Ethics, Media, and Reasoning: Systems and Applications

Ethics, Media, and Reasoning: Systems and Applications

Mahmoud Eid (University of Ottawa, Canada)
DOI: 10.4018/978-1-4666-6122-6.ch012
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Abstract

Due to the rapidly changing norms and constant developments in technology, media and communication educators and practitioners are expected to (re)evaluate the functioning of ethics and reasoning in this field. This chapter discusses the relationship between ethics, reasoning, and the media, and the integral role of ethical reasoning education for communication and media professionals. Ethical systems and theories are discussed to inform the debate on the importance of ethics and reasoning education. Globalization and the growing interconnectivity of global media systems are presented, providing insight on how different media systems function around the world. The large impact that the media have on society necessitates the possession of rational and ethical skills; thus, the connection between reasoning and ethics is explained.
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Ethics Theories And Systems

Understanding the scope of ethics requires an examination of existing definitions pertaining to this topic. However, defining ethics is not an easy task, as various methods for explaining and outlining this term exist. Despite varying definitions, the genealogy of the term “ethics” is considered an accurate point of departure in this endeavor. According to Larry Leslie (2000), the word “ethics” hails from the Greek word “ethos”, which means “character”. These origins lead us to understand that one’s character, and the daily-life values attached to it, ultimately commands one’s ethical behavior. Thus, Leslie provides this concise definition: “Ethics are moral principles for living and making decisions” (2000, p. 16). Morality is closely linked to ethics. It is derived from the Latin “moralis,” meaning “customs and manners” (Leslie, 2000). While popular usage of ethics and morality can be synonymous, most philosophers deem them dissimilar. Ethics refers to the individual’s thinking and conduct in matters of right and wrong, while morality pertains to a society’s set of beliefs and customs concerning proper conduct (Markel, 2001). Successful ethical decision-making benefits from a set of moral beliefs that strives to serve both the individual and the society. Ethical behavior is defined as an accepted or preferred and agreed-upon practice (Hanson, 2002).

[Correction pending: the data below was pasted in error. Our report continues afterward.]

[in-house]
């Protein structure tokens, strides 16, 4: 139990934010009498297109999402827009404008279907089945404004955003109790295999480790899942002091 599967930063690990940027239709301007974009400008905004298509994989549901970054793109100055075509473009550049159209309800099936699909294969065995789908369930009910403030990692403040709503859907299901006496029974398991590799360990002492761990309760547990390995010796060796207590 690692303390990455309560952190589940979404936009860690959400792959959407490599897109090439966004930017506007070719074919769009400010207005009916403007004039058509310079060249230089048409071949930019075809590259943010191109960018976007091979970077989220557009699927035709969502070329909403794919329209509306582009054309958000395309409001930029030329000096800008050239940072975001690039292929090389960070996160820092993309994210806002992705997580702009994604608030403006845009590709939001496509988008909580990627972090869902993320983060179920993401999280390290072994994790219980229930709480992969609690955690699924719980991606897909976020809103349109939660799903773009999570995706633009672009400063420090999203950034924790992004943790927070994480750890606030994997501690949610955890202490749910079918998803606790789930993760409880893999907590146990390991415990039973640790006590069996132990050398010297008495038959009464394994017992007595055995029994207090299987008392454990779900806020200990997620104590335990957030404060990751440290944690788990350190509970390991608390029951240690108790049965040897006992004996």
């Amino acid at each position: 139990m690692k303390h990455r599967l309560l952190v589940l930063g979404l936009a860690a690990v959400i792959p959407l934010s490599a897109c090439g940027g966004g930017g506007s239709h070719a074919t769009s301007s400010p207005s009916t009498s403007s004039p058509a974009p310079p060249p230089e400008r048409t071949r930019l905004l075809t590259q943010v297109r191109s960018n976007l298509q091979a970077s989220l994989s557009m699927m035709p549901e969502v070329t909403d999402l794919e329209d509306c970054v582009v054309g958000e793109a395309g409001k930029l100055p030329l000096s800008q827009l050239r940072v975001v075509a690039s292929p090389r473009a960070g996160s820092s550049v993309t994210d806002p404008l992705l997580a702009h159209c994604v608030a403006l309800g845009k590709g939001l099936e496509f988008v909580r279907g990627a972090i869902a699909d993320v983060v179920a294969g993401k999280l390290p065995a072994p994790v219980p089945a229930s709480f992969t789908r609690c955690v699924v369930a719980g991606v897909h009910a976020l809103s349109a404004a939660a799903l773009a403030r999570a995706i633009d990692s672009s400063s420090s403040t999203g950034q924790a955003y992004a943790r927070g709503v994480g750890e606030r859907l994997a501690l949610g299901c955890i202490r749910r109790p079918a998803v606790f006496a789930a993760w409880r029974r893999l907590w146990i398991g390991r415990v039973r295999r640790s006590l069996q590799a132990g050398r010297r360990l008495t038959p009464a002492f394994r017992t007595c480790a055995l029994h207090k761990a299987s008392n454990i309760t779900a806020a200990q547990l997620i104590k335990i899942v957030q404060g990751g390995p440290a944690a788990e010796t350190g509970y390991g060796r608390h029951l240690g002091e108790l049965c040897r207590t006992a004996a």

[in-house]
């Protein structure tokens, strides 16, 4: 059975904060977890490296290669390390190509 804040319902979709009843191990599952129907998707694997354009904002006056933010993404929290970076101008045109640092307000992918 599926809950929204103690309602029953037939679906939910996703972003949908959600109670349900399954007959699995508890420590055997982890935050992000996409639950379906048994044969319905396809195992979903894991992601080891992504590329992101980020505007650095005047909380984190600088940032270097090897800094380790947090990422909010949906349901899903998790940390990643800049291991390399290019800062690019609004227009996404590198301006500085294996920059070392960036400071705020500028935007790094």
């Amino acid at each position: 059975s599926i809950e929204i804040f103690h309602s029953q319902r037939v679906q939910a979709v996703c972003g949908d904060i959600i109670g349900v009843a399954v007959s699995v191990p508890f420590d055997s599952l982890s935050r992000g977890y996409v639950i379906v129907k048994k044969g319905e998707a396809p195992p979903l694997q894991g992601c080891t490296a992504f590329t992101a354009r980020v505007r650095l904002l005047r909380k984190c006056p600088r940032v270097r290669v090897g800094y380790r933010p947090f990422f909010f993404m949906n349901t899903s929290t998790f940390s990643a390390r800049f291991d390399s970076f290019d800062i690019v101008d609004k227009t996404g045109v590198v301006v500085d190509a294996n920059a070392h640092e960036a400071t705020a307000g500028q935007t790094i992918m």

Philosophy is the scholarly discipline under which ethics falls, containing many approaches, subcategories, and perspectives (Eid, 2008). The dominant paradigm in ethics has traditionally been ethical rationalism: “through reason the human species is distinctive and through rationality moral canons are legitimate” (Christians, 2005, p. 3). Therefore, Christians (2005) explains, the conventions of particular societies are independent of timeless moral truths that are rooted in human nature; however, the concept of a common morality and the idea of “the good life” might not translate across all cultures. Despite the potential for varying views between cultures pertaining to what is ethical and what is not, ethical principles are ultimately based on what is deemed proper conduct, or “doing the right thing”. For instance, when we face a decision that requires us to enact an outcome that may or may not hurt another person, we turn to ethical principles to decide on the best option.

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